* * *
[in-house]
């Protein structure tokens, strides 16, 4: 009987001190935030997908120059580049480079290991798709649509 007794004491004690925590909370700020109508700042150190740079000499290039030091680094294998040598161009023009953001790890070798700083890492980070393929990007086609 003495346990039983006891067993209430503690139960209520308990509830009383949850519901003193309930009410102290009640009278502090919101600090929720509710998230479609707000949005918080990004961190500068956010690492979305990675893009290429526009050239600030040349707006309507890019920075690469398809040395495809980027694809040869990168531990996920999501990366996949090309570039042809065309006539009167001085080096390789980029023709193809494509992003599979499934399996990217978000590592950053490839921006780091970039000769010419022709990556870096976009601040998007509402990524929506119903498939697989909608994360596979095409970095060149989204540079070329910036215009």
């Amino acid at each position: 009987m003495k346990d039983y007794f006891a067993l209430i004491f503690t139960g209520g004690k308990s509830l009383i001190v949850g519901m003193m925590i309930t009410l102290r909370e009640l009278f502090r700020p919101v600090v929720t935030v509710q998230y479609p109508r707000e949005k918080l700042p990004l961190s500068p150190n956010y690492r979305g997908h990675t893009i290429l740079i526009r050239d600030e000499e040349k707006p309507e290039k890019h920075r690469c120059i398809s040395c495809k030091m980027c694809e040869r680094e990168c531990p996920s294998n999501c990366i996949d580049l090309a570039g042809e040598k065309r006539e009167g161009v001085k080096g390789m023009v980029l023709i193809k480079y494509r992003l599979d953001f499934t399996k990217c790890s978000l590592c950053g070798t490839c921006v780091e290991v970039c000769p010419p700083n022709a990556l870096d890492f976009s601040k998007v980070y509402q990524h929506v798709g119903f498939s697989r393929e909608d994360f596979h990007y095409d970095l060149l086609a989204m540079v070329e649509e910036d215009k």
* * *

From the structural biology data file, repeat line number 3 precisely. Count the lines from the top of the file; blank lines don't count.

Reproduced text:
């Amino acid at each position: 009987m003495k346990d039983y007794f006891a067993l209430i004491f503690t139960g209520g004690k308990s509830l009383i001190v949850g519901m003193m925590i309930t009410l102290r909370e009640l009278f502090r700020p919101v600090v929720t935030v509710q998230y479609p109508r707000e949005k918080l700042p990004l961190s500068p150190n956010y690492r979305g997908h990675t893009i290429l740079i526009r050239d600030e000499e040349k707006p309507e290039k890019h920075r690469c120059i398809s040395c495809k030091m980027c694809e040869r680094e990168c531990p996920s294998n999501c990366i996949d580049l090309a570039g042809e040598k065309r006539e009167g161009v001085k080096g390789m023009v980029l023709i193809k480079y494509r992003l599979d953001f499934t399996k990217c790890s978000l590592c950053g070798t490839c921006v780091e290991v970039c000769p010419p700083n022709a990556l870096d890492f976009s601040k998007v980070y509402q990524h929506v798709g119903f498939s697989r393929e909608d994360f596979h990007y095409d970095l060149l086609a989204m540079v070329e649509e910036d215009k």